and now, the songs and calls of many birds including American robins, crows, blue jays and a few hairy woodpeckers in the tree tops.

There was an informative sign along the trail telling how this area above the river  the northern defense of General Washington’s troops during the  his stay at Valley Forge during the Revolutionary War. It was also a major supply route and served as an open warehouse of cattle, supplies and provisions for the troops.

I reflected on troops who served here and whose service led to the birth of our Nation as I watched the sun over the Schuylkill River.

I  continued on the trail and came to some old stone structures. One looked like a house. 

I wondered when they were built and why?

And when where they last occupied?  I wish there was  some information provided at the  structures. 

The  trail was beautiful and I wish I could have continued my hike but the sun was low in the southeastern sky. I had walked out about 1 1/2 miles and, reluctantly, had to return to my hotel.

On the way I saw this hermit thrush near the river.

The rays of the setting sun turned the remaining leaves on the oak, sycamore and beech trees a golden brown.

I watched the setting sun as I crossed over the Schuylkill River and reflected on it’s origins in the Anthracite Coal region where I live.  I never really thought much about the mountain streams and creeks I had hiked would eventually become this beautiful river.

There were still a lot of people on the trail until I crossed the bridge. It again became deserted. I didn’t mind I enjoyed walking alone in the evening twilight,

and I was surprised to find a train was now on the tracks under the Route 422 bridge.

I love trains.

The skies darkened as I finished  my three mile hike.

I returned to my hotel with a desire to learn more about the history of the Schuykill River. now that I had seen how beautiful it is here near Valley Forge. My first memories of the river were seeing it from the Schuylkill Expressway in downtown Philadelphia. It looks a lot different  near Valley Forge. .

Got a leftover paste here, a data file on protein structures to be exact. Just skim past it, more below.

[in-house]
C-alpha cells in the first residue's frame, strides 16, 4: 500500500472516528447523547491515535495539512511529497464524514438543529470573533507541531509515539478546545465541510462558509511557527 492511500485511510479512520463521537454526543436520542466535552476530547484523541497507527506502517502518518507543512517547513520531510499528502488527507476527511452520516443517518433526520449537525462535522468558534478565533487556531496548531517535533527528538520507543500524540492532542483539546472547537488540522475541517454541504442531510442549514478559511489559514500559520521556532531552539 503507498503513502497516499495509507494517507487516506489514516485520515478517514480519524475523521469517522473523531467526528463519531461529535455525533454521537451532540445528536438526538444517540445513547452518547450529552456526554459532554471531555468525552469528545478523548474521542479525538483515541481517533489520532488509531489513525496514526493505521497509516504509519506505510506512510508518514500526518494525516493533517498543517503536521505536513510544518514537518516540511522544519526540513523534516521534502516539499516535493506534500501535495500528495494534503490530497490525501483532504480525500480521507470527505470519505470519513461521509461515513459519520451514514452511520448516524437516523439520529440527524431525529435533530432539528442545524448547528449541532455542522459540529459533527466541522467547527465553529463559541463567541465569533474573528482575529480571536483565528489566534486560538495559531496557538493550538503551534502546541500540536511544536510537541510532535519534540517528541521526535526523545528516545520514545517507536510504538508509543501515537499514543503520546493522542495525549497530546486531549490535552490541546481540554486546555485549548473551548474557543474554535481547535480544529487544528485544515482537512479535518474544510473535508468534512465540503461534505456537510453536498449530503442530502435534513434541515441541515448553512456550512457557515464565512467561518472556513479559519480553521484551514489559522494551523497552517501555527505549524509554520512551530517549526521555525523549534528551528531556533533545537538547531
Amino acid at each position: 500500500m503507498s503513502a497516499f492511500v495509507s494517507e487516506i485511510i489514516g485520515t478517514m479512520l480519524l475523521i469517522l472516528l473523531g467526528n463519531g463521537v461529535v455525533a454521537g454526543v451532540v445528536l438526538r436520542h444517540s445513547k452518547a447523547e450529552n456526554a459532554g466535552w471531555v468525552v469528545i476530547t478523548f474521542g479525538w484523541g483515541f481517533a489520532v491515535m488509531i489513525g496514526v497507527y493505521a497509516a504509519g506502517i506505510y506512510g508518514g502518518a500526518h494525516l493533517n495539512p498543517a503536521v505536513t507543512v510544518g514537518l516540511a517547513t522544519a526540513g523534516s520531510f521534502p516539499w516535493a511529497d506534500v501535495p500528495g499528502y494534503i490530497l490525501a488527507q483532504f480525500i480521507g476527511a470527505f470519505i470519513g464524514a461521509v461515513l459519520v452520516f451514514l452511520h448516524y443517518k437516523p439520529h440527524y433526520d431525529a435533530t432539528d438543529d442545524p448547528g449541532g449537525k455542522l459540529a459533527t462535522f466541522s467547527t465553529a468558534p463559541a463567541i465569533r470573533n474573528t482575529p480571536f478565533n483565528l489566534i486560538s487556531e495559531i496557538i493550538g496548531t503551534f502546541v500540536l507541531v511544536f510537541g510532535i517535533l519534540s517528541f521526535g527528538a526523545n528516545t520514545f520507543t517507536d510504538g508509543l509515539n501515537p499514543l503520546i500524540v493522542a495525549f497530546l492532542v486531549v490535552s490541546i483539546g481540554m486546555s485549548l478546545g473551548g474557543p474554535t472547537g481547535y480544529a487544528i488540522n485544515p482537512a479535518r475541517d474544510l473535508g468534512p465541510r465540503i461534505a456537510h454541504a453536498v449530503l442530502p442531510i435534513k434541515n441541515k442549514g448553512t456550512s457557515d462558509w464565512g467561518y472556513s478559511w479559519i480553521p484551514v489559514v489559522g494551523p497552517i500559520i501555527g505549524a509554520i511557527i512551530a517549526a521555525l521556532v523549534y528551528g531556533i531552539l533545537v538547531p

I returned to my hotel, quickly showered and changed and had a wonderful evening enjoying dinner and conversation with my niece Cassidy, a promising young attorney. I enjoyed my walk through the streets of King of Prussia and I  hope to return soon. Here is a link to a gallery on my blog webpage with some more photos from my late afternoon  hike. Valley Forge Schuylkill River hike November 14 2023. 

I returned to my room and did some research on the Schuylkill River and it’s role in the Revolutionary War. I also learned how it was the western border of the Lenni Lenape Native Americans and that they roamed the river and it’s tributaries. I soon realized I had hiked on the headwaters of the Little Schuylkill River many times. It originates in streams and creeks  in Kline Township and Ryan Township, the homes of my maternal grandparents.  I felt a connection to this beautiful river and the Native Americans who once  lived here. ( I had just recently discovered, and was listening to, the music of one of them, Jim Beer and The River. Many of his songs are about the Schuylkill River). I hope to learn more about the river and return to finish my hike along it’s banks in Valley Forge.

“A river seems a magic thing. A magic, moving, living part of the very earth itself.”
― Laura Gilpin